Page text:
Politicians make policy decisions based on whether or not they promote economic growth.
Economic growth is most often measured using GDP – a very blunt, double-edged sword.
The Truth about GDP
Economic policy is heavily influenced by the need to increase productivity and profits. This is related to economic growth. Modern economies are unstable because the profit motive has led businesses to centralise, specialise, automate and expand which has all been heavily reliant on cheap energy from fossil fuels.
Gross Domestic Product (GDP) is the most commonly used measurement of the productivity of a country. GDP is equal to the total expenditures for all final goods and services in a particular period.
GDP is often used as an indicator of a countries’ standard of living because it is assumed that all citizens will benefit from higher economic activity. Politicians and other policy makers use GDP for decision-making purposes. Higher per capita productivity is a goal of most political parties – and in many cases it is the main goal.
There are however many limitations to the concept of GDP especially when relating it to sustainable development. One of it’s limitations is that it includes many unsustainable products and services and doesn’t include many sustainable products and services.
Some unsustainable products/services that are included in GDP are:
- Armed forces – for the defence and waging of wars
- Crime and the justice system (police, courts and corrections)
- Remedies to preventable environmental damage
- Health care for preventable accidents and illnesses
GDP also does not account for the quality and efficiency of production. Products that are made in an an inefficient and wasteful way will likely cost more than ones that don’t and will therefore increase GDP. Badly made products will not last as long and will need to be replaced at additional cost – and higher GDP.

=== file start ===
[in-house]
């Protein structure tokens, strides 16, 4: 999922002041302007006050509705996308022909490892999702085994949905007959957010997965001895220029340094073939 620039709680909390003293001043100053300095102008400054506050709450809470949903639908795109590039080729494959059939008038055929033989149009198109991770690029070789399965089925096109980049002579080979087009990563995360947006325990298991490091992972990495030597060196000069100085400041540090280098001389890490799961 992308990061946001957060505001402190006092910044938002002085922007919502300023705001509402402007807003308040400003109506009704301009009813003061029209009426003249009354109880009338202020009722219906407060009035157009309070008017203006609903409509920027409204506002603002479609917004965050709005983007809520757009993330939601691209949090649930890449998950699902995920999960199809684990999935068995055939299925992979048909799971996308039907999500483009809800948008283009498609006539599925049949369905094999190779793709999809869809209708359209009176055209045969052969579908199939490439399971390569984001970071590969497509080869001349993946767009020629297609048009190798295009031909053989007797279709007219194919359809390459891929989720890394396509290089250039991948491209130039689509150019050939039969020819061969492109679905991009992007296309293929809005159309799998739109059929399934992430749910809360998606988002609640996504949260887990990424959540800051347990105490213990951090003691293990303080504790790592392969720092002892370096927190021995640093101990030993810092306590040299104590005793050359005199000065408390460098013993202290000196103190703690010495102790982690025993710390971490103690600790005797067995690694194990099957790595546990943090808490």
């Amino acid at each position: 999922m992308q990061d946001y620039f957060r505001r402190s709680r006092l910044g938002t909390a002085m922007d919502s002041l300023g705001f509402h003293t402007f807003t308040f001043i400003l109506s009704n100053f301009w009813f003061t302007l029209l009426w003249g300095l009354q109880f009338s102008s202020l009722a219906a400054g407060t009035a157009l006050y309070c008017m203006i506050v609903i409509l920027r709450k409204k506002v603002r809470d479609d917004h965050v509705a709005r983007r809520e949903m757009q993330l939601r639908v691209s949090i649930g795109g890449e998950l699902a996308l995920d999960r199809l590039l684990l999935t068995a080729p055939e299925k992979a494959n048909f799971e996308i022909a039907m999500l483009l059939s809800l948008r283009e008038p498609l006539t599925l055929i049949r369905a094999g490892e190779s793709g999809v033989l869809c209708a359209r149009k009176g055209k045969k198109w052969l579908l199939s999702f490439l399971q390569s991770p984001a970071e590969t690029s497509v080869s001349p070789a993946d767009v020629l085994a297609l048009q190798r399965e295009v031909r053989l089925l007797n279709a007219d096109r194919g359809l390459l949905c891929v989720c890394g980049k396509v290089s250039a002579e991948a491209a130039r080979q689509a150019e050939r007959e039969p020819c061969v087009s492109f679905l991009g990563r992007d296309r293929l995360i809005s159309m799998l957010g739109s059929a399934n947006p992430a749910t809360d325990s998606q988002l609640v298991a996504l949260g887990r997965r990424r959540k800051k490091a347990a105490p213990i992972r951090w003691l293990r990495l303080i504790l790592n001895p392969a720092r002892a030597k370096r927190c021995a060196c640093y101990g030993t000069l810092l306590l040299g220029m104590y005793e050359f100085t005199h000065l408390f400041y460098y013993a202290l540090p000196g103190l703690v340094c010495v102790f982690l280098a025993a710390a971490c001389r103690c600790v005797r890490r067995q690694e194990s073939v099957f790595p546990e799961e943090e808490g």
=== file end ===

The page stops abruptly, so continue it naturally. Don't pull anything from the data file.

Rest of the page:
Some sustainable products and services that GDP does not include are:
- Natural resources and services (fresh water, pollination, flood control, soil)
- Voluntary work
- Domestic work (child-care, housework, growing vegetables, DIY)
- Non-market transactions e.g. sharing, bartering and products such as open-source software and shareware
By valuing unsustainable products (e.g. war, crime and pollution) and not valuing sustainable products (e.g. natural services, sharing/bartering, domestic work) economists, and the economy they inform, are perpetuating the notion that ANY economic activity is productive and ANY non-market productivity lacks value and importance.
There are alternatives to GDP which factor for the limitations of GDP and they succeed to various degrees.
Only when all products and services are taken into consideration and valued based on true cost will we have a measurement that actually reflects the health and sustainability of an economy.
The Happy Planet Index is the leading global measure of sustainable well-being for people and planet. The HPI measures what matters: the extent to which countries deliver long, happy, sustainable lives. The Index is calculated using data on life expectancy, experienced well-being and Ecological Footprint.